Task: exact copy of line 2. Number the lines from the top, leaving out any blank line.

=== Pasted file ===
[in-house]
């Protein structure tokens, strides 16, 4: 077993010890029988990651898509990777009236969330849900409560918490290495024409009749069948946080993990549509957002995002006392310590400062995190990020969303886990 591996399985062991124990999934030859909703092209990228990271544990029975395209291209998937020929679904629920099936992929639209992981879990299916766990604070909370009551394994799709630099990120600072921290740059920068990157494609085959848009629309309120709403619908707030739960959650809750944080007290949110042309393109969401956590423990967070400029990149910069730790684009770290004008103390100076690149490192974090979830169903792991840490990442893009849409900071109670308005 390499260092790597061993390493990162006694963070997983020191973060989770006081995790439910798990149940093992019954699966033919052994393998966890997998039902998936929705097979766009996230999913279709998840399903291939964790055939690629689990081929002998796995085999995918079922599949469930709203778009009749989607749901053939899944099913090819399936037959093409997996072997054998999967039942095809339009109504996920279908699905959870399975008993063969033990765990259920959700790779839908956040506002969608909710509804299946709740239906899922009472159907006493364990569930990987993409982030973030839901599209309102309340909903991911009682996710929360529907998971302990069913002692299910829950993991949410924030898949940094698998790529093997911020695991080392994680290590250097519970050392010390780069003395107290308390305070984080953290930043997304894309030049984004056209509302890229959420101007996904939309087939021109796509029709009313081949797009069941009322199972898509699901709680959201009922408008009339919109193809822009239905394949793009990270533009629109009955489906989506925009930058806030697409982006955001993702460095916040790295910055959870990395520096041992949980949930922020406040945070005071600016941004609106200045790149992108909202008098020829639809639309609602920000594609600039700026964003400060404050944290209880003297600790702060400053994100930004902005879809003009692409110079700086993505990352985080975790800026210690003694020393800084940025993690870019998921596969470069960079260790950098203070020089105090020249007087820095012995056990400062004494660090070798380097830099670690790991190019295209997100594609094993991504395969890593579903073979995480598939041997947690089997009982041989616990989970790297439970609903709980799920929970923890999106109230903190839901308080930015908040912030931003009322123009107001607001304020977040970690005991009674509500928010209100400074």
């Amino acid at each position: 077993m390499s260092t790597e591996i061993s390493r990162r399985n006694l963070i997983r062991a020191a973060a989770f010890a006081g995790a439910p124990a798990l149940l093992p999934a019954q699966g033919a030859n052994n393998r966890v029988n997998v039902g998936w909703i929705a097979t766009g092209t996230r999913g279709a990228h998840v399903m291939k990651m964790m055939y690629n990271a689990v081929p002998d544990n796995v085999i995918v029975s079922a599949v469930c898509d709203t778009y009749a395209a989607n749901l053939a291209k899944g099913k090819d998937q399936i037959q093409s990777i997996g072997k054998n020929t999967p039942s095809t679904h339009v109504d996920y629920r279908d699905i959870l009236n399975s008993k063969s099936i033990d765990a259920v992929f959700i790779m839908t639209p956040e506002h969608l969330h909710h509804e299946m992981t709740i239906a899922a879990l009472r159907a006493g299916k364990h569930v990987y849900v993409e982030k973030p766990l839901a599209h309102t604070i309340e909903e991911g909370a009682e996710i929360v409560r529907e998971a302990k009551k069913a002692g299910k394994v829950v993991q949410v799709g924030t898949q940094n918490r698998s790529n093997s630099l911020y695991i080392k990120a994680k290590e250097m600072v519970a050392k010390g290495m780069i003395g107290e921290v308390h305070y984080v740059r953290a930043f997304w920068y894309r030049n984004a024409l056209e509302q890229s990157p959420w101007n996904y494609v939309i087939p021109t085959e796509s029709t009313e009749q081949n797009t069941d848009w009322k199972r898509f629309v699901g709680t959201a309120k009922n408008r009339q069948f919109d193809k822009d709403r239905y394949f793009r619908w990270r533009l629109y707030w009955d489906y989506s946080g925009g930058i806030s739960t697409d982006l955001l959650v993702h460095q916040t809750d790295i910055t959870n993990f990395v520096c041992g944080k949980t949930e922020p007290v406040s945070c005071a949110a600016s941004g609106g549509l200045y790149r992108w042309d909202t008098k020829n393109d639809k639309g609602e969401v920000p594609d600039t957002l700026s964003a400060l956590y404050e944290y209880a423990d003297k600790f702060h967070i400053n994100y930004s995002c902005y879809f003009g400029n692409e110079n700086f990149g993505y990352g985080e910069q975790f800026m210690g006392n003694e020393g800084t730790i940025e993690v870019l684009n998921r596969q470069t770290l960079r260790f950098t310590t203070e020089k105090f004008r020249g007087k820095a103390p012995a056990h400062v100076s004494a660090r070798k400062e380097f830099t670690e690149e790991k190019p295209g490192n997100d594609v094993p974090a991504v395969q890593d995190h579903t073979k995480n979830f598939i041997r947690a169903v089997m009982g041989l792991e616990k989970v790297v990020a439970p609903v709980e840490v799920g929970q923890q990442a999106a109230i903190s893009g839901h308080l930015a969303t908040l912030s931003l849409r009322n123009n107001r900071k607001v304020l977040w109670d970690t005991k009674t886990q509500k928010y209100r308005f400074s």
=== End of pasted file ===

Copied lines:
């Protein structure tokens, strides 16, 4: 077993010890029988990651898509990777009236969330849900409560918490290495024409009749069948946080993990549509957002995002006392310590400062995190990020969303886990 591996399985062991124990999934030859909703092209990228990271544990029975395209291209998937020929679904629920099936992929639209992981879990299916766990604070909370009551394994799709630099990120600072921290740059920068990157494609085959848009629309309120709403619908707030739960959650809750944080007290949110042309393109969401956590423990967070400029990149910069730790684009770290004008103390100076690149490192974090979830169903792991840490990442893009849409900071109670308005 390499260092790597061993390493990162006694963070997983020191973060989770006081995790439910798990149940093992019954699966033919052994393998966890997998039902998936929705097979766009996230999913279709998840399903291939964790055939690629689990081929002998796995085999995918079922599949469930709203778009009749989607749901053939899944099913090819399936037959093409997996072997054998999967039942095809339009109504996920279908699905959870399975008993063969033990765990259920959700790779839908956040506002969608909710509804299946709740239906899922009472159907006493364990569930990987993409982030973030839901599209309102309340909903991911009682996710929360529907998971302990069913002692299910829950993991949410924030898949940094698998790529093997911020695991080392994680290590250097519970050392010390780069003395107290308390305070984080953290930043997304894309030049984004056209509302890229959420101007996904939309087939021109796509029709009313081949797009069941009322199972898509699901709680959201009922408008009339919109193809822009239905394949793009990270533009629109009955489906989506925009930058806030697409982006955001993702460095916040790295910055959870990395520096041992949980949930922020406040945070005071600016941004609106200045790149992108909202008098020829639809639309609602920000594609600039700026964003400060404050944290209880003297600790702060400053994100930004902005879809003009692409110079700086993505990352985080975790800026210690003694020393800084940025993690870019998921596969470069960079260790950098203070020089105090020249007087820095012995056990400062004494660090070798380097830099670690790991190019295209997100594609094993991504395969890593579903073979995480598939041997947690089997009982041989616990989970790297439970609903709980799920929970923890999106109230903190839901308080930015908040912030931003009322123009107001607001304020977040970690005991009674509500928010209100400074």